One little problem… The theory of electricity and magnetism predicted that opposite charges attract each other and the electrons should gradually lose energy and spiral inward toward the nucleus. (BOOM! No more atom.)
Niels Bohr (1912) In 1912 a Danish physicist, Niels Bohr came up with a theory that said the electrons do not spiral into the nucleus and came up with some rules for what does happen. This was a pretty radical approach, because for the first time rules had to fit the observation regardless of how they conflicted with the theories of the time! (Aristotle would have been furious).
Previous experiments-White light gives off all wavelengths of energy- all colors.
Previous experiments-helium gas only gives off certain colors thus the line emission spectra for helium is produced.
The explanation- An electron absorbs energy it jumps farther away form the nucleus As the electron falls back closer to the nucleus it gives off the energy as colored light.
How Light Relates to Electron Location Bohr observed that only certain colors were given off Therefore the electron could only orbit at certain distances from the nucleus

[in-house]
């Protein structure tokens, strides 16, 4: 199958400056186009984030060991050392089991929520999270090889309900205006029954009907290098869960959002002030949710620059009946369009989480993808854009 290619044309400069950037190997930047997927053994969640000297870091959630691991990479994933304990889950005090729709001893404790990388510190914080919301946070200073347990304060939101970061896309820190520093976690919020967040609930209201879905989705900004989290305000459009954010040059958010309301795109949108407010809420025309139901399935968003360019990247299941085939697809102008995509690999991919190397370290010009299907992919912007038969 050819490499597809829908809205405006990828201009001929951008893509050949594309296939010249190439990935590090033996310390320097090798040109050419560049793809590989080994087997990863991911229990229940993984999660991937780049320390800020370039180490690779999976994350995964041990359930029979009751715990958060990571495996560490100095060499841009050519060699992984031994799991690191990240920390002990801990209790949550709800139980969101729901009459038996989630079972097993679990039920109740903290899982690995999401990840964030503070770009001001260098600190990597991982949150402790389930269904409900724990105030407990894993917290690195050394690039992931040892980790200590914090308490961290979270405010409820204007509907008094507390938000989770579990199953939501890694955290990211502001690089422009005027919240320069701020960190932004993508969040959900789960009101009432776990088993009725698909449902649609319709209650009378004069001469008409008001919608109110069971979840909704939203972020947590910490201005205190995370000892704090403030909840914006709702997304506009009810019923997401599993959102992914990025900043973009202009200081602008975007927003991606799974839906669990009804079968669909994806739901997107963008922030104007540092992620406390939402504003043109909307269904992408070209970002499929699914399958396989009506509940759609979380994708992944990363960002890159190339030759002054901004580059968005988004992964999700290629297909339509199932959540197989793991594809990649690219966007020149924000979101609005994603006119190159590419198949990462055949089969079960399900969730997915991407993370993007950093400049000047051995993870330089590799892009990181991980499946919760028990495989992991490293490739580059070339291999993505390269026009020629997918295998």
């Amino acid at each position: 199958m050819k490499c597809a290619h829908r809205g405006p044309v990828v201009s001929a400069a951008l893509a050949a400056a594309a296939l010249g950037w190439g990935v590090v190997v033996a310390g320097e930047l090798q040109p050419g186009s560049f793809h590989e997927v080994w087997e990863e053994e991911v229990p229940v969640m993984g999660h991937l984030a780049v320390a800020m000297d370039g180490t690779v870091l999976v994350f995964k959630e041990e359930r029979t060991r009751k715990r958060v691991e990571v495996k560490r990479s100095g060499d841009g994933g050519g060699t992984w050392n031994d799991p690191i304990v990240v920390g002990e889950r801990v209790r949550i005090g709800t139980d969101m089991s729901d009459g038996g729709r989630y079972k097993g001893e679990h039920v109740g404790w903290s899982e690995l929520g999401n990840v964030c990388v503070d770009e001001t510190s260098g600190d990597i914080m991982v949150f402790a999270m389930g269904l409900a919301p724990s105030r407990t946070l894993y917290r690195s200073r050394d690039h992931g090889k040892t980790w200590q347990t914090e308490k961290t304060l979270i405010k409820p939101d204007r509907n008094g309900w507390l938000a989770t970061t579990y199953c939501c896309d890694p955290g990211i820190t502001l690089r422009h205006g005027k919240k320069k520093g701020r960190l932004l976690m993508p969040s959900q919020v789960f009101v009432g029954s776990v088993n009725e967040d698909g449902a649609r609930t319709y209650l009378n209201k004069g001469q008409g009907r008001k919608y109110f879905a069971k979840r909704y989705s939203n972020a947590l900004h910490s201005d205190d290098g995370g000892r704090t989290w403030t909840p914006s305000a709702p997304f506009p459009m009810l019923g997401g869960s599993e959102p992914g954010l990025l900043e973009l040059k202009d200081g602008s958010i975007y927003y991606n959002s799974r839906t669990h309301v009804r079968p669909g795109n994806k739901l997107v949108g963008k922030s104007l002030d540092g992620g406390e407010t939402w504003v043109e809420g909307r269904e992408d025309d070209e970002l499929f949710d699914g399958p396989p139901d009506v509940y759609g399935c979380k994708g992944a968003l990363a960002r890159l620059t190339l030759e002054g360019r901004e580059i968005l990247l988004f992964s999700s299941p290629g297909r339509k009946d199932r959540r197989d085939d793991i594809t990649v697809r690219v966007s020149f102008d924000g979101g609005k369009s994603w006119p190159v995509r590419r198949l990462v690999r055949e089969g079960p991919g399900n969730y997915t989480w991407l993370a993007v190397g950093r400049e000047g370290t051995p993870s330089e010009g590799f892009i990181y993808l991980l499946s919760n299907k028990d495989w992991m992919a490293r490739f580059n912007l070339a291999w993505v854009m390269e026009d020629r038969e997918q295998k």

Bohrs Rules RULE 1: Electrons can orbit only at certain allowed distances from the nucleus (energy-levels). RULE 2: An atom absorbs energy when an electron gets boosted from a low- energy orbit to a high-energy orbit. Rule 3: Atoms radiate energy when an electron jumps down from a higher- energy orbit to a lower-energy orbit.
Bohrs Model of the atom. Light can excite electrons around atoms and this gives rise to quantum levels.
Are We Done Yet? Almost… Cliff Notes version is that Niels Bohr came really close, and when you add the works of Arnold Sommerfeld, Wolfgang Pauli, Louis de Broglie, Erwin Schrödinger, Max Born, and Werner Heisenberg, we arrive at todays model…
Todays Model!-Electron Cloud Today's model says electrons are not confined to fixed orbits. They occupy volumes of space outside the nucleus.